As a first stage, App-J has been deployed specifically to centrally-booked PC labs and classrooms. This alone will greatly expand access to the key teaching applications by making applications available in all locations, including the Library. Further stages will make eligible software available even wider, including to personal PCs and laptops, on and off campus.
As a beta, we are seeking to ensure the service is robust, highly available and to iron out any last remaining problems. We encourage you to help us by providing feedback, particularly if you experience any problems. We do advise you that during this phase App-J will not necessarily have the warranty we expect of our services. IT continues to assure teaching and learning by using existing deployment methods in parallel.
To access App-J in a centrally-booked lab, please visit the Appstore – https://appstore.reading.ac.uk/
More details and instructions can be found at http://softwarestore.reading.ac.uk/app-j
Please share this message widely with students and staff. Issues should be reported to the IT Service Desk in the normal way, who are fully briefed on the development. IT Contacts should feel free to discuss this with their IT Business Partner.
The University of Reading has recently been hit with a Spam (also known as Junk Email or Unsolicited Email – see the Background section for more information) outbreak affecting a large number of staff. The spam is of a sexual nature and in some cases has caused a considerable amount of distress due to the quantity of emails and tone of the content. It contains a link embedded within the email – these links should not be clicked.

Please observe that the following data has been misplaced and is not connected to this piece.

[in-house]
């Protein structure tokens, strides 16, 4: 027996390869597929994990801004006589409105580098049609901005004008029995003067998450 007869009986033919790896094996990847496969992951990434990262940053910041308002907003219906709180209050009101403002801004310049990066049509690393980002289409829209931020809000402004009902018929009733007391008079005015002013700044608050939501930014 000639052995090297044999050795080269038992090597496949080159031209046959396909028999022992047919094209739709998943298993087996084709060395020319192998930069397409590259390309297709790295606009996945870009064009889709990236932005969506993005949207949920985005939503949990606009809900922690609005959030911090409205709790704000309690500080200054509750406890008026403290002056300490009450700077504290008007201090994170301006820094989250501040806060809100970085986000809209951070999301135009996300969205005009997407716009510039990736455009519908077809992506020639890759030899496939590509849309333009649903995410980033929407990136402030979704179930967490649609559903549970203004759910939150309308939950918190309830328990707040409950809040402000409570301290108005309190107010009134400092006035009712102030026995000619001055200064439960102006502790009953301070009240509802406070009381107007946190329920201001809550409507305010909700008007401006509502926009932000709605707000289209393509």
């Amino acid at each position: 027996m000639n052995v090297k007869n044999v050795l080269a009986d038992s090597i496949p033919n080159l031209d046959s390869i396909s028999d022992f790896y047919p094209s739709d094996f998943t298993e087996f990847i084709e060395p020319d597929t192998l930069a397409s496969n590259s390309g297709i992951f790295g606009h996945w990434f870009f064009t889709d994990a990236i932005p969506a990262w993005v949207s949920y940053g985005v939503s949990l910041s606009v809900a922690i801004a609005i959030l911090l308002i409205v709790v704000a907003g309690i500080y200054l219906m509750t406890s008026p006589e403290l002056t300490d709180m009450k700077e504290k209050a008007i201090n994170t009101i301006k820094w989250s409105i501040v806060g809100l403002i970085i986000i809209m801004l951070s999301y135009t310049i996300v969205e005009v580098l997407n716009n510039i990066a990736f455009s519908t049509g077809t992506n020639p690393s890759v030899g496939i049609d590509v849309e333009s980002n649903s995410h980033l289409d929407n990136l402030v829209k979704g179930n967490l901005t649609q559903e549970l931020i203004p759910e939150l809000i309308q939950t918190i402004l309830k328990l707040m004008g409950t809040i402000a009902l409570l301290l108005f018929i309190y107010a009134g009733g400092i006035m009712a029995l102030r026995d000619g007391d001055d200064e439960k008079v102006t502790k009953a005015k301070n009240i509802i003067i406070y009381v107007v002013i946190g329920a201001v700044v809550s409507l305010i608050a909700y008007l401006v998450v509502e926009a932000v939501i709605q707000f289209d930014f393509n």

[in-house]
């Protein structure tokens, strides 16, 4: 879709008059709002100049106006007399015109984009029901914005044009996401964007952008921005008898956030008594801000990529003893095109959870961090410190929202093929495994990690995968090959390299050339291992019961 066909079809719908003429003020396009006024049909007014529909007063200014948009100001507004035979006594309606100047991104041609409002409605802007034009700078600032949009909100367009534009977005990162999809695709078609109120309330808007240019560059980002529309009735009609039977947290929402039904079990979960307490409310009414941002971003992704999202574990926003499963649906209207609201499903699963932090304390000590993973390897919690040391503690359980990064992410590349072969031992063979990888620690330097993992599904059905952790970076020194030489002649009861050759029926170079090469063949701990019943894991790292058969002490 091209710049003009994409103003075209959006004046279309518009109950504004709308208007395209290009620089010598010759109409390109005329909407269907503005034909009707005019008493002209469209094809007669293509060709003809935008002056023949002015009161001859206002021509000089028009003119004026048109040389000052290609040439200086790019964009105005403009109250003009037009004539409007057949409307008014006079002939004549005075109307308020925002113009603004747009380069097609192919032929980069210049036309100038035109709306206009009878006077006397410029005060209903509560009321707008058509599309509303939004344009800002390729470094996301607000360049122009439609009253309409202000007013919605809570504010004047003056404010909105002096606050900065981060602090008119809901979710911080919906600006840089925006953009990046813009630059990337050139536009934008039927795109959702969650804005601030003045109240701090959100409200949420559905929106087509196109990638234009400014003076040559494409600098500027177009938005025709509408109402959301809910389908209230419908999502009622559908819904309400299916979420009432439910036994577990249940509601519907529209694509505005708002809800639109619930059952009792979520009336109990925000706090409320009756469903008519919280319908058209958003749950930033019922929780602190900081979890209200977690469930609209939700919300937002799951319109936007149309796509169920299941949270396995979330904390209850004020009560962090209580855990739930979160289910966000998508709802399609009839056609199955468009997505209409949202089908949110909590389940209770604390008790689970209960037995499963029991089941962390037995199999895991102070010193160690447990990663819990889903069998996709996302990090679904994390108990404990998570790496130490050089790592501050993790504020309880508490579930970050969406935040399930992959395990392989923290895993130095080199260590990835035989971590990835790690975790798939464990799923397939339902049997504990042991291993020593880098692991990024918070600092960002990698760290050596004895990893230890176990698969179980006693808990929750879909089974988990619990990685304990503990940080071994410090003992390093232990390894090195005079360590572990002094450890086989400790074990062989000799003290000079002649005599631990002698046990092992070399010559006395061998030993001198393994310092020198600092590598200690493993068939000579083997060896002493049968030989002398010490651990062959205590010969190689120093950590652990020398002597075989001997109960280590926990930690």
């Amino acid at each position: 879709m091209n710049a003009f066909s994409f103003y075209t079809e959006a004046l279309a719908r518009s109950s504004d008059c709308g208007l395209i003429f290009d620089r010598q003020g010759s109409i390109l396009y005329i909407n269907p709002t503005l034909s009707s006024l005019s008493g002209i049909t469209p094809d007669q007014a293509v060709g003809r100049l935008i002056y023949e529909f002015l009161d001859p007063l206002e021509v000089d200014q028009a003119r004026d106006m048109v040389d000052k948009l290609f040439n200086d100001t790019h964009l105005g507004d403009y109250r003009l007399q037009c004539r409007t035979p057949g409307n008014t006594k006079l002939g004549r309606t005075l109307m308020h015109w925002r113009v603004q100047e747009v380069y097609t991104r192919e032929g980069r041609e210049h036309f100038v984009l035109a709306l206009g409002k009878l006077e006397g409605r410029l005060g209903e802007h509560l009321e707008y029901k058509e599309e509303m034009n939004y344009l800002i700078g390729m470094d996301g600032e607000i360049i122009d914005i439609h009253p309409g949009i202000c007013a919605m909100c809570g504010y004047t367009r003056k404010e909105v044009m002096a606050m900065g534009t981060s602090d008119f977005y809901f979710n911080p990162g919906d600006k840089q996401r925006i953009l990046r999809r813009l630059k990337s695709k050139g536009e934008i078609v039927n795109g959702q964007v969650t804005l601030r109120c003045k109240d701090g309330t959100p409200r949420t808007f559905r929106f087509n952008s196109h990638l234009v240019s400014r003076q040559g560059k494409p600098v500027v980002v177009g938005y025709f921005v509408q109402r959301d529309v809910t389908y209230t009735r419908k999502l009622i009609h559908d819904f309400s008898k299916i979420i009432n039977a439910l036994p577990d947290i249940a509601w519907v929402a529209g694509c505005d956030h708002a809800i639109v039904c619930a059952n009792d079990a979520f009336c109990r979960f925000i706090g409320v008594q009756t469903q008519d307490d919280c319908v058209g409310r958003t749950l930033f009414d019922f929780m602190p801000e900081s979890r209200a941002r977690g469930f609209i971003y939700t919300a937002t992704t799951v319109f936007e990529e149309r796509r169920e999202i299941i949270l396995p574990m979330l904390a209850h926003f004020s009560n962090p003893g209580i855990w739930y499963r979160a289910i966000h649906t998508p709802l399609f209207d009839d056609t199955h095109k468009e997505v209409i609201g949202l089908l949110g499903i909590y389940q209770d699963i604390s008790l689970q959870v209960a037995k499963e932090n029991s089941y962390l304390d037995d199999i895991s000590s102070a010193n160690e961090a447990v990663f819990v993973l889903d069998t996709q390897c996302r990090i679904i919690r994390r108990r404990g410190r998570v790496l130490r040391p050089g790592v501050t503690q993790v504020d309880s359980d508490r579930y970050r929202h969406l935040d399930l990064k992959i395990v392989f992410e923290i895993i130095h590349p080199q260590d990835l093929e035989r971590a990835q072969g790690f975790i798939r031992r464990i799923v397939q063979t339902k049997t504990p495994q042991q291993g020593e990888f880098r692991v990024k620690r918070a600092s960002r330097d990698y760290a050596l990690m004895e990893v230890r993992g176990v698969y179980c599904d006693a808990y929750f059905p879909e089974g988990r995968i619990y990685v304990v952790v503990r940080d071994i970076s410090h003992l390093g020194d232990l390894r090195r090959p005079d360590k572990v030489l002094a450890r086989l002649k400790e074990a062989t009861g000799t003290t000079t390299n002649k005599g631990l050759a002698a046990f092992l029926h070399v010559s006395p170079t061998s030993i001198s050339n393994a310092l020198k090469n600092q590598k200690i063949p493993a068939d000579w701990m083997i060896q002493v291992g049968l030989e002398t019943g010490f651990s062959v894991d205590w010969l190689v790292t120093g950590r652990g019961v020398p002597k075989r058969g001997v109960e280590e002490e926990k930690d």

The Spam has been hard to detect with our automated systems due to the way that it is being distributed, but this is something we are working on. We are continuing to train our Anti-Spam systems to recognise the emails for what they are and to block them or deliver them to the AutoSpam folder.
This problem is now being reported across the UKHE sector and we are not alone in suffering from the effects of this Spam campaign or in finding it hard to tackle.
If you receive a piece of Spam email that has made its way through the Anti-Spam systems, then the easiest way to deal with it is to delete it. If you wish to you can edit your own settings to make your own Spam filtering more sensitive or to block addresses, but bear in mind that this may also filter out legitimate email.
If you receive emails that are causing you distress then please log a support request through the IT Portal where you can report the problem.
Background & Further Information
Spam is unsolicited email, in other words email that you are not expecting, did not ask for and do not want. According to Wikipedia the name comes from:
“Spam is named after Spam luncheon meat by way of a Monty Python sketch in which Spam is depicted as ubiquitous and unavoidable
At the time of writing it makes up a large amount of the total email sent across the world, with some estimates suggesting that 85-97% of all email in circulation is unwanted.”
Over the last week (w/c 31/10/2016) we have seen the following amounts of UK-based staff email go through our email systems and this demonstrates the total amount of unwanted, and in some cases malicious, email we receive and that is dealt with by UoR IT teams and services.
In other words, over the course of that week only about 15% of the total email that was received by the University was legitimate email that made it to Inboxes. The rest is rejected, discarded or filtered as it contains viruses, malware or has been identified as Spam.